time                percentile        peer_as_src as_dst peer_as_dst
----                ----------        ----------- ------ -----------
1516046701202122812 78744.20395833334 64500       64496   64496

name: traffic
tags: as_dst=64496, etype=86dd
time                percentile        peer_as_src as_dst peer_as_dst
----                ----------        ----------- ------ -----------
1516046701202122812 1484.853541666667 64500       64496   64496

As you could see, I had 2 series in result for traffic from 64500 to 64496. It is extremely important here to use "GROUP BY etype", otherwise you will mix values from both protocols and the result won't be what you expect it to be.

With the same idea, we can not get so easily the global 95%tils from AS64500 to any (I mean the 95%tils input on his port), trying to "GROUP BY peer_as_src" only, would result in a very low value.
To overcome this issue, we will aggregate data per peer_as every 5 minutes in a CONTINUOUS QUERY :

name: sflow
name                      query
----                      -----
cq_sum_per_peer_as_dst_5m CREATE CONTINUOUS QUERY cq_sum_per_peer_as_dst_5m ON sflow BEGIN SELECT sum(bytes) AS bytes INTO sflow.three_months_only.sum_per_peer_as_dst FROM sflow.three_months_only.traffic GROUP BY peer_as_dst, time(5m) END
cq_sum_per_peer_as_src_5m CREATE CONTINUOUS QUERY cq_sum_per_peer_as_src_5m ON sflow BEGIN SELECT sum(bytes) AS bytes INTO sflow.three_months_only.sum_per_peer_as_src FROM sflow.three_months_only.traffic GROUP BY peer_as_src, time(5m) END

Let's wait a bit before seeing the result with a SHOW MEASUREMENTS and voila!

> SELECT * FROM sum_per_peer_as_src where peer_as_src = '64500';
name: sum_per_peer_as_src
time                bytes         peer_as_src
----                -----         -----------
1516228500000000000 7771814551552 64500
1516228800000000000 7627846352896 64500
1516229100000000000 7526702882816 64500

> SELECT PERCENTILE("bytes",95)*8/300/1000/1000,peer_as_src FROM sum_per_peer_as_src WHERE peer_as_src = '64500'  AND time > now() - 30d;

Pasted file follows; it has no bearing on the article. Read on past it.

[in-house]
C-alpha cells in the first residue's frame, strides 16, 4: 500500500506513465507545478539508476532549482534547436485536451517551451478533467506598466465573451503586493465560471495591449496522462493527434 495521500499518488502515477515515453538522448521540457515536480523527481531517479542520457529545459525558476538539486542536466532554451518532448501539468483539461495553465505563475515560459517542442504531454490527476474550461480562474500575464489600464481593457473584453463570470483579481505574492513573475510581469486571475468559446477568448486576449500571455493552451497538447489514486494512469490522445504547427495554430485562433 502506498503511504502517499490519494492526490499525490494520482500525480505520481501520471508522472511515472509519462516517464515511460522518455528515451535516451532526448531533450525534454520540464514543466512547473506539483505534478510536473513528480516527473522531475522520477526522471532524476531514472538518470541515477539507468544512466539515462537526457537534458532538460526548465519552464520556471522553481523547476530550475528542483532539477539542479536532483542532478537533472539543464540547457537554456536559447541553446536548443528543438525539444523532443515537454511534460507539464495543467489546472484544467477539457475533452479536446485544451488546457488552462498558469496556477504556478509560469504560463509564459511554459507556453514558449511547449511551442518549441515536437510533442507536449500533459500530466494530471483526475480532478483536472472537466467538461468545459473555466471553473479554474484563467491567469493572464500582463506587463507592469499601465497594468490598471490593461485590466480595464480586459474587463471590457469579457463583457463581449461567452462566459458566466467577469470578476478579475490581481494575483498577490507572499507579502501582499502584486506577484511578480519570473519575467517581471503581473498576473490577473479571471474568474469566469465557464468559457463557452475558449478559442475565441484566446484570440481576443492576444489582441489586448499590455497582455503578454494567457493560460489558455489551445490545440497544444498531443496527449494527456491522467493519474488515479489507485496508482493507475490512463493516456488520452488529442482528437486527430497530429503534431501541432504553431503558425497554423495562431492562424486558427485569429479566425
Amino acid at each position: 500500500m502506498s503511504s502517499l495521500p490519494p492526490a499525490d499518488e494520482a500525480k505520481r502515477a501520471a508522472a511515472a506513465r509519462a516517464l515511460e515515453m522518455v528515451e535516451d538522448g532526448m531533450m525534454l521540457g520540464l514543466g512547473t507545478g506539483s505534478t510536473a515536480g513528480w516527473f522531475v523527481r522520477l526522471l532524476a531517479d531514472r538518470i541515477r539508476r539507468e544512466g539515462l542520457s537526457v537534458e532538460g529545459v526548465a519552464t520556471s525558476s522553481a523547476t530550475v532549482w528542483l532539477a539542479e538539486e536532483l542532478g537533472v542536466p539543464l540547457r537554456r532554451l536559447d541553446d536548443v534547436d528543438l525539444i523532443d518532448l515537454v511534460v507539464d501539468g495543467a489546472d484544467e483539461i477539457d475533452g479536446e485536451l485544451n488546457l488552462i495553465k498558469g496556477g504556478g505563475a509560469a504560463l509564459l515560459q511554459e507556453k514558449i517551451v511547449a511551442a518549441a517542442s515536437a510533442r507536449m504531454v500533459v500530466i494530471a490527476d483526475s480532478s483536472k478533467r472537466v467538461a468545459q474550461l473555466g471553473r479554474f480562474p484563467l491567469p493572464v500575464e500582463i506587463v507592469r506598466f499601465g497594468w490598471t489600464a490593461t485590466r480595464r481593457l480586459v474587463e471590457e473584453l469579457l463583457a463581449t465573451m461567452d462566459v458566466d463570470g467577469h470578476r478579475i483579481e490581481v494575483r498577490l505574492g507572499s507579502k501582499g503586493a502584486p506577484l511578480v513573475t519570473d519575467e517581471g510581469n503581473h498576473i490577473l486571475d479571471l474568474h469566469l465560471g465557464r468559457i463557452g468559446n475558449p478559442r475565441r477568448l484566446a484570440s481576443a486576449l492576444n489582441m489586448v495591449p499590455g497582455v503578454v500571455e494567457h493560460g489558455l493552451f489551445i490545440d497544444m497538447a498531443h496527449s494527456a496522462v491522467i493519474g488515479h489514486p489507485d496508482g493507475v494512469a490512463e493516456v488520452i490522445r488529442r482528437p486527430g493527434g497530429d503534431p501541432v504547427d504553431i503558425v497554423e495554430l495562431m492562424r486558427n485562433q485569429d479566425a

name: sum_per_peer_as_src
time                percentile         peer_as_src
----                ----------         -----------
1516228500000000000 197647.46479166666 64500

We wouldn't need all this if we were using SUM(), remember to use extra-care with PERCENTILE().



One point I should have mentioned before, is how is determined the PEER_AS_SRC, It's actually determined on the router that this sending the Flow via a FIB lookup.
In other words it's where we would have send the traffic for the source address we are looking in the packet, but if the traffic is asymmetrical it is a wrong assumption.

Here is how to fix it (example of sfacctd.conf) :

! Even if you don't setup a BGP session, we MUST HAVE these lines to get bgp_peer_src_as_map working
bgp_daemon: true
bgp_daemon_max_peers: 1
bgp_peer_src_as_map: /etc/pmacct/
bgp_peer_src_as_type: map

And the example of :

! it is the ASN value we want to set in PEER_AS_SRC or PEER_SRC_AS... it depends...
! I've choose to use src_mac as a discriminant, please note that I use a rather large prefix for ip
! (ip is a mandatory field...), it the source IP of the router sending the sFflow packets.
id=64496            src_mac=11:22:33:44:55:66    ip=
id=64500            src_mac=aa:bb:cc:dd:ee:11    ip=
! catch all
id=999999          ip=
! you could also do a BGP looking as last chance catch all with :
! but of course you need to have setup an ibgp session from you router to pmacct listening IP.
id=bgp                      ip=

All fields usable are detailed in this, you can write you own automation script or look at which is a napalm wrapper working wonderfully well with Arista (well... until I upgraded to EOS 4.24... Napalm may have fixed the issue now but I still give you my fix below).


The Arista CLI is now using sh ipv6 bgp peers (VS neighbors), mac-to-peer is using python2.7 by default.

#       #2020-06-26 Afenioux : change to comply with new Arista cli
#        NEIGHBOR_FILTER = 'bgp neighbors vrf all | include remote AS | remote router ID |IPv[46] Unicast:.*[0-9]+|^Local AS|Desc|BGP state'  # noqa
#        PEERS_FILTER = 'bgp peers vrf all | include remote AS | remote router ID |IPv[46] Unicast:.*[0-9]+|^Local AS|Desc|BGP state'  # noqa
#        output_summary_cmds = self.device.run_commands(